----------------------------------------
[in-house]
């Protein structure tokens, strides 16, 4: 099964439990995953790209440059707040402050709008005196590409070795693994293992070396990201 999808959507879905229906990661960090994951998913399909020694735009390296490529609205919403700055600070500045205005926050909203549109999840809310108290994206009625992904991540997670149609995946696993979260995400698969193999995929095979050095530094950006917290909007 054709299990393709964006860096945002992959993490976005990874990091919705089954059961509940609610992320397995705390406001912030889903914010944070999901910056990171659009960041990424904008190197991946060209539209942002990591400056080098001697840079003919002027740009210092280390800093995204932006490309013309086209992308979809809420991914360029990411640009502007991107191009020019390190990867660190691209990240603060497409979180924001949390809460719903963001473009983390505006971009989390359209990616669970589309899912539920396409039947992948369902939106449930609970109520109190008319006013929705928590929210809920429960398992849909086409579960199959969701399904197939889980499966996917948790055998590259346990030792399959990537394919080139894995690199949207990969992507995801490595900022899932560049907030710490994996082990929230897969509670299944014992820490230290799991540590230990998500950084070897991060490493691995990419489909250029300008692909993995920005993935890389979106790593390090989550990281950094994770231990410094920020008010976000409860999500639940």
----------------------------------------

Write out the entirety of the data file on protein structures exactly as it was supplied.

[in-house]
């Protein structure tokens, strides 16, 4: 099964439990995953790209440059707040402050709008005196590409070795693994293992070396990201 999808959507879905229906990661960090994951998913399909020694735009390296490529609205919403700055600070500045205005926050909203549109999840809310108290994206009625992904991540997670149609995946696993979260995400698969193999995929095979050095530094950006917290909007 054709299990393709964006860096945002992959993490976005990874990091919705089954059961509940609610992320397995705390406001912030889903914010944070999901910056990171659009960041990424904008190197991946060209539209942002990591400056080098001697840079003919002027740009210092280390800093995204932006490309013309086209992308979809809420991914360029990411640009502007991107191009020019390190990867660190691209990240603060497409979180924001949390809460719903963001473009983390505006971009989390359209990616669970589309899912539920396409039947992948369902939106449930609970109520109190008319006013929705928590929210809920429960398992849909086409579960199959969701399904197939889980499966996917948790055998590259346990030792399959990537394919080139894995690199949207990969992507995801490595900022899932560049907030710490994996082990929230897969509670299944014992820490230290799991540590230990998500950084070897991060490493691995990419489909250029300008692909993995920005993935890389979106790593390090989550990281950094994770231990410094920020008010976000409860999500639940």